Rule of Law Must be Respected in Relation to Detainees in Guantanamo Bay

The ICJ urges the US Government to clarify the legal basis of the detention of persons at Guantanamo bay and to abide by its international and national legal obligations.

It also urges the international community to consider an international tribunal for crimes against humanity.

The ICJ urges the United States to respect the rule of law in relation to persons detained in Guantanamo bay. It is a fundamental rule of human rights law and of due process that no-one may be detained unless pursuant to a valid law. At present the United States has not clarified the legal basis of such detention.

Detention is possible if the persons detained are prisoners of war, but the United States has refused such status to Taliban fighters even though, as members of the armed forces, they are entitled to it. Doubt as to whether Al Qaida fighters are entitled to such status are reasonable, and could justify brief detention with a view to their status being determined by a competent tribunal, as required by Article 5 of the Third Geneva Convention. However, at present this obligation and possible basis of detention do not appear to be respected.

If there is the intention to charge detainees with a crime, then the detainees should have been promptly charged with an offence, over which the US has jurisdiction, brought before a judicial authority, accorded the services of a lawyer and have the right to challenge the basis of detention under habeus corpus proceedings. These are obligations under the Covenant on Civil and Political Rights to which the US is a party, as well as rules of US due process law. It is important to note that both the Geneva Conventions and human rights law apply simultaneously.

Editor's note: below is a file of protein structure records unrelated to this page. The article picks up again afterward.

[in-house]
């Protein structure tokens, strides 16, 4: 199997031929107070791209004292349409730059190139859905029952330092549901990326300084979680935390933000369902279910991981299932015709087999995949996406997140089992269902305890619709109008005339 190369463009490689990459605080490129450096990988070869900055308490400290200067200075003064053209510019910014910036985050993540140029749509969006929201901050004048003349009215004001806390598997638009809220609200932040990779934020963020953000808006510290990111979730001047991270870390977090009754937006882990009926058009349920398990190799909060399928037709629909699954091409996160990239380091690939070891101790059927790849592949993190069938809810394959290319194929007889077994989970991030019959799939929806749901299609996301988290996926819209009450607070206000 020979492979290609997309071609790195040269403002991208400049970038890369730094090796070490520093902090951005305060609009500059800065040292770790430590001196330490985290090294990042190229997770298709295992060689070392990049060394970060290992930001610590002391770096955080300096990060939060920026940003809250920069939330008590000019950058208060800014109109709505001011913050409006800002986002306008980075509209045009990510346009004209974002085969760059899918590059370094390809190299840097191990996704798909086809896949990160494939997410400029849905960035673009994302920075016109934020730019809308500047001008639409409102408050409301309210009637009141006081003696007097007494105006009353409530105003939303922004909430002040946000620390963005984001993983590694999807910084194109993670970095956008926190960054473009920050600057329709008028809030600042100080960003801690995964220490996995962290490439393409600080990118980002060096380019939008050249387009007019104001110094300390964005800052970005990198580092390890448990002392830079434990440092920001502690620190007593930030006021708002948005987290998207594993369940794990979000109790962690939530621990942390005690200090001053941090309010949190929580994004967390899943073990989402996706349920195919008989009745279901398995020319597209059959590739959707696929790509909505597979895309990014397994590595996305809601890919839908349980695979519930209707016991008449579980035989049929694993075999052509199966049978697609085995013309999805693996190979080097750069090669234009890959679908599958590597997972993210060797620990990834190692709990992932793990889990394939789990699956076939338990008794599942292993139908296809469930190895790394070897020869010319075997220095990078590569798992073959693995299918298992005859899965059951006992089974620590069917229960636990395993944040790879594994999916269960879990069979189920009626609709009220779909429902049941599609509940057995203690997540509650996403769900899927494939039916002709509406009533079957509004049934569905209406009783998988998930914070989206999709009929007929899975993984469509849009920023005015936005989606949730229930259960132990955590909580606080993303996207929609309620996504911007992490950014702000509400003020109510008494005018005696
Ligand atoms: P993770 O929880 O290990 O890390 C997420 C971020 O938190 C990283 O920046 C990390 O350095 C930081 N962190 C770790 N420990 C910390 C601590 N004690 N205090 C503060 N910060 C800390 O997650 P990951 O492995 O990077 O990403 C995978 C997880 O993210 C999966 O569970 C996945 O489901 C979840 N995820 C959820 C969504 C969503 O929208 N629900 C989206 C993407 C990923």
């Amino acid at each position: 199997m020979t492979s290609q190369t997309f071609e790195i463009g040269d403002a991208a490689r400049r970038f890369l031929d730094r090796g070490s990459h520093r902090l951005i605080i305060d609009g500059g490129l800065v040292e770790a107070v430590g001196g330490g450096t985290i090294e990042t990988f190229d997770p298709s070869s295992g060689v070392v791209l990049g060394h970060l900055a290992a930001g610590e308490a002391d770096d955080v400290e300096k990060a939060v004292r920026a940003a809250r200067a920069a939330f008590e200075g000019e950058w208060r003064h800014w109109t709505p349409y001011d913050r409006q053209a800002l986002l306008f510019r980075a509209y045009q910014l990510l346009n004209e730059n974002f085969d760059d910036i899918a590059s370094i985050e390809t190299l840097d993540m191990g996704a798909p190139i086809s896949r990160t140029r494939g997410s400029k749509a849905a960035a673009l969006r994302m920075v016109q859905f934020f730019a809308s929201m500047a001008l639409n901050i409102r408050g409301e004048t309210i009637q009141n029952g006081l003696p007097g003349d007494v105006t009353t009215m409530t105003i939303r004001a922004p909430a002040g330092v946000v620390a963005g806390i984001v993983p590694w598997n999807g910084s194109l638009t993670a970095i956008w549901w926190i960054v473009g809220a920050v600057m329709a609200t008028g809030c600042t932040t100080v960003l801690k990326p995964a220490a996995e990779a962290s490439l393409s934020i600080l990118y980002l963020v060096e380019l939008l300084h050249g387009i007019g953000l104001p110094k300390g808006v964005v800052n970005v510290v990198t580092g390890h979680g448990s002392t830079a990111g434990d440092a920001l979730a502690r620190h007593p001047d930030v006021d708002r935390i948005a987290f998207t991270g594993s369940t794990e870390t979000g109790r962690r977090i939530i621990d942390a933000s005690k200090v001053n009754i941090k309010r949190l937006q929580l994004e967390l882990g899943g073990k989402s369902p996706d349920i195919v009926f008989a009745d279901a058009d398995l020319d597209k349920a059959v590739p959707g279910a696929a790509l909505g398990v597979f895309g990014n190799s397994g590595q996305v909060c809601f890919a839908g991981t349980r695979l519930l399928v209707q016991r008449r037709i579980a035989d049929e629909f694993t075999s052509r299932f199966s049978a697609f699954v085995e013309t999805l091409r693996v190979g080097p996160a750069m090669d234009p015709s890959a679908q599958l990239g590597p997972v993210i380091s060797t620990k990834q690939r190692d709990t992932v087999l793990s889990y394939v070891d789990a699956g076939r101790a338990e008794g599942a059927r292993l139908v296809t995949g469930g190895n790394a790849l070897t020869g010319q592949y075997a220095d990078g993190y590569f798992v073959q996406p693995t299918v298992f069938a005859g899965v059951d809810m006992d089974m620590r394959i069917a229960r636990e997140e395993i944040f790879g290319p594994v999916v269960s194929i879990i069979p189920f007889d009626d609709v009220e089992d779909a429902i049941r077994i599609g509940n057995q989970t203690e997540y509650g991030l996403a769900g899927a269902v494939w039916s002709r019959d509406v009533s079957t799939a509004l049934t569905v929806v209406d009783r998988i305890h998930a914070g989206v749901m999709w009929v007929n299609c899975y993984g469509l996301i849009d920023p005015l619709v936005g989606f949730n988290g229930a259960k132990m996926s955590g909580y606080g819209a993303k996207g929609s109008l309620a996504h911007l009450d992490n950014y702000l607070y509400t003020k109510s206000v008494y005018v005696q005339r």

In relation to any crimes alleged, prisoners of war may not be tried for merely fighting in the armed conflict, except for those actions that amount to war crimes. Unless a prisoner of war is charged with an international crime, or a crime over which the US has jurisdiction that is not mere participation in the armed conflict, prisoners of war must be voluntarily repatriated at the cessation of active hostilities.

Any trial must adhere to international due process standards. As indicated in a letter sent by the ICJ to President Bush on 5 December 2001, the ICJ had concerns about the military commissions proposed by President Bush and is waiting for details on their regulations.

Finally, thought should be given to the possibility of an international tribunal for international crimes committed. Apart from the fact that the attacks of 11 September may amount to crimes against humanity, it should also be kept in mind that the Taliban regime persecuted women to a degree that amounts to a crime against humanity.

Note: For further information, please contact: Louise Doswald-Beck on: +41(0)22 979-38-00

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